In normal times, there was only one party season when anyone wanted to hear from Democratic base-dwellers -- this one. Primaries are the one period in the election cycle when contenders suddenly seek to curry favor with the party's most activist -- and progressive -- part. That's one reason a primary season this long is significant; but, for those voters, will it make any difference at the level of policy? The most positive answer is perhaps.
Fueled by frustration with the way the party's been conducting its business and propelled by disgust at the policies of George W. Bush, base-level party activists, with help from liberal bloggers and others, have already pulled off an organizing feat that's changed the face of the presidential race. Helped by online databases and social-networking software, volunteers can have new impact. Unpaid volunteers have been building attendance at local meetings through their own voter-initiated Web sites in red and blue states alike. The most significant result so far has been the record turnout. Democratic turnout was up 100 percent in Iowa and South Carolina, while Georgia witnessed its biggest turnout in a primary since 1992.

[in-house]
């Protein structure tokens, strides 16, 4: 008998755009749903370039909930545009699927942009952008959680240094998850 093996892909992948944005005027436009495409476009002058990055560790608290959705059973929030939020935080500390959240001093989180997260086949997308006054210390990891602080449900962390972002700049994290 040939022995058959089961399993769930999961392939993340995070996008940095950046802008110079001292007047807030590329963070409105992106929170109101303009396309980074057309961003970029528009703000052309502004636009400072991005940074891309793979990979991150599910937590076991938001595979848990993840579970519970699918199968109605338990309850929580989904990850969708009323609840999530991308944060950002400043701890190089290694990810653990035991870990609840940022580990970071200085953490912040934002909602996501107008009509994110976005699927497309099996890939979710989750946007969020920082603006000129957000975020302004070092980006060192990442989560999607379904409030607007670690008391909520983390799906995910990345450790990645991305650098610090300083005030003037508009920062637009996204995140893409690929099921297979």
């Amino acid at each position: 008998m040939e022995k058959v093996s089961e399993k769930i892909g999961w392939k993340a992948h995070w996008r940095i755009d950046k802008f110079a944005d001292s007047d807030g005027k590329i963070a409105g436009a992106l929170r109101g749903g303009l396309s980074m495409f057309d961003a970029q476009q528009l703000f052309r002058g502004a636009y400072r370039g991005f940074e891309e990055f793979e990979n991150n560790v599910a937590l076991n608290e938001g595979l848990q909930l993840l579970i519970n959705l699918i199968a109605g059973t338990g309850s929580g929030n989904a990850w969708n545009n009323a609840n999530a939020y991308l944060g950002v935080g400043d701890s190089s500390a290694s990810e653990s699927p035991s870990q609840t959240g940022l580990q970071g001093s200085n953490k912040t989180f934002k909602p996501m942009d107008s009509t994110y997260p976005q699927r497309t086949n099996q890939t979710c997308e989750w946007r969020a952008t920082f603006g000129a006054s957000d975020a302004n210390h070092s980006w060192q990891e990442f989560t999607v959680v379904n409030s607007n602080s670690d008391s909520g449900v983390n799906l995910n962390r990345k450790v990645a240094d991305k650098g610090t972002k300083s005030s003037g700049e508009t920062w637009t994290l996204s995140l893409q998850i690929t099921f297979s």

The presence of a nominee who was once himself a grassroots organizer and recognizes the value of such work, state by state, has had its own transformative effect. Altogether, grassroots organizers have made the candidacy of Obama, at one time a long-shot nominee, more than viable. And that has pushed party veteran Clinton, whose campaign style is naturally more top-down and disciplined, to invest her resources heavily in the "field." Before Tuesday, the candidates were both openly competing for the label "grass-roots." "We've put together a grass-roots campaign," Hillary Clinton told a rally the Friday before Super Tuesday. "We will call 1 million Californians this weekend." Obama's Northern California spokesperson told reporters: "We are running the biggest field campaign in California since Robert Kennedy in '68."